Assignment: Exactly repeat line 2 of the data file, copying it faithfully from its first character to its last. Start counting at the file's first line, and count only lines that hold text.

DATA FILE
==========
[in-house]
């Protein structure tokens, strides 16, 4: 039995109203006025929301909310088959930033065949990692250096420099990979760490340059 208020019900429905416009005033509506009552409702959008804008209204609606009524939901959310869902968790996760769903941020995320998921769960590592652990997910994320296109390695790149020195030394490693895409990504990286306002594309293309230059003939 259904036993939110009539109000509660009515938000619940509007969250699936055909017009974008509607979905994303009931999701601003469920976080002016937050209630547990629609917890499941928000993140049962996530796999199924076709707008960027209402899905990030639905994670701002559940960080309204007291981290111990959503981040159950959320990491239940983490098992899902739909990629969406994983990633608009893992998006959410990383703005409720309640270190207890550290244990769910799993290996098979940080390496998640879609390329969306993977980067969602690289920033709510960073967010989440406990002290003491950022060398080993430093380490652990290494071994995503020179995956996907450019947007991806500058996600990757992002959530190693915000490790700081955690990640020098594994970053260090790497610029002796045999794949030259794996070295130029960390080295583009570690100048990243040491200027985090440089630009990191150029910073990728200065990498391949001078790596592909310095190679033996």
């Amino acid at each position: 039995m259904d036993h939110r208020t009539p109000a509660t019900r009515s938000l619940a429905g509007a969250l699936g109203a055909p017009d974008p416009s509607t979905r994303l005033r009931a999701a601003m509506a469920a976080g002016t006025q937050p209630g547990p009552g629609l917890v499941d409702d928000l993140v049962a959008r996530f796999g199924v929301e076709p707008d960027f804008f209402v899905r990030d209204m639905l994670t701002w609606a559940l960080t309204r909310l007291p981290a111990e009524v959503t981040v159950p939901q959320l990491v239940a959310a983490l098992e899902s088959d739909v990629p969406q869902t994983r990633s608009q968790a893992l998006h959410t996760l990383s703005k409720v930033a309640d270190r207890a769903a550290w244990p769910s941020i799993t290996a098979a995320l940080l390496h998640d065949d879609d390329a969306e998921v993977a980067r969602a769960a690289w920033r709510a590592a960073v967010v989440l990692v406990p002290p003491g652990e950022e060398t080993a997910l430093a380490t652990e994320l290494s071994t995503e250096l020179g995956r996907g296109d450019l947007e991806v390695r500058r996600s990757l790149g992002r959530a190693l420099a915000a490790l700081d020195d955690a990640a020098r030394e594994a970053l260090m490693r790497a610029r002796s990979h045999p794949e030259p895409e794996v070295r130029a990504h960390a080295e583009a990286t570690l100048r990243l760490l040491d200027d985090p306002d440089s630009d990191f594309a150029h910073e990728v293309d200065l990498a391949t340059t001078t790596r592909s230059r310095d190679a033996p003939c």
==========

């Protein structure tokens, strides 16, 4: 039995109203006025929301909310088959930033065949990692250096420099990979760490340059 208020019900429905416009005033509506009552409702959008804008209204609606009524939901959310869902968790996760769903941020995320998921769960590592652990997910994320296109390695790149020195030394490693895409990504990286306002594309293309230059003939 259904036993939110009539109000509660009515938000619940509007969250699936055909017009974008509607979905994303009931999701601003469920976080002016937050209630547990629609917890499941928000993140049962996530796999199924076709707008960027209402899905990030639905994670701002559940960080309204007291981290111990959503981040159950959320990491239940983490098992899902739909990629969406994983990633608009893992998006959410990383703005409720309640270190207890550290244990769910799993290996098979940080390496998640879609390329969306993977980067969602690289920033709510960073967010989440406990002290003491950022060398080993430093380490652990290494071994995503020179995956996907450019947007991806500058996600990757992002959530190693915000490790700081955690990640020098594994970053260090790497610029002796045999794949030259794996070295130029960390080295583009570690100048990243040491200027985090440089630009990191150029910073990728200065990498391949001078790596592909310095190679033996």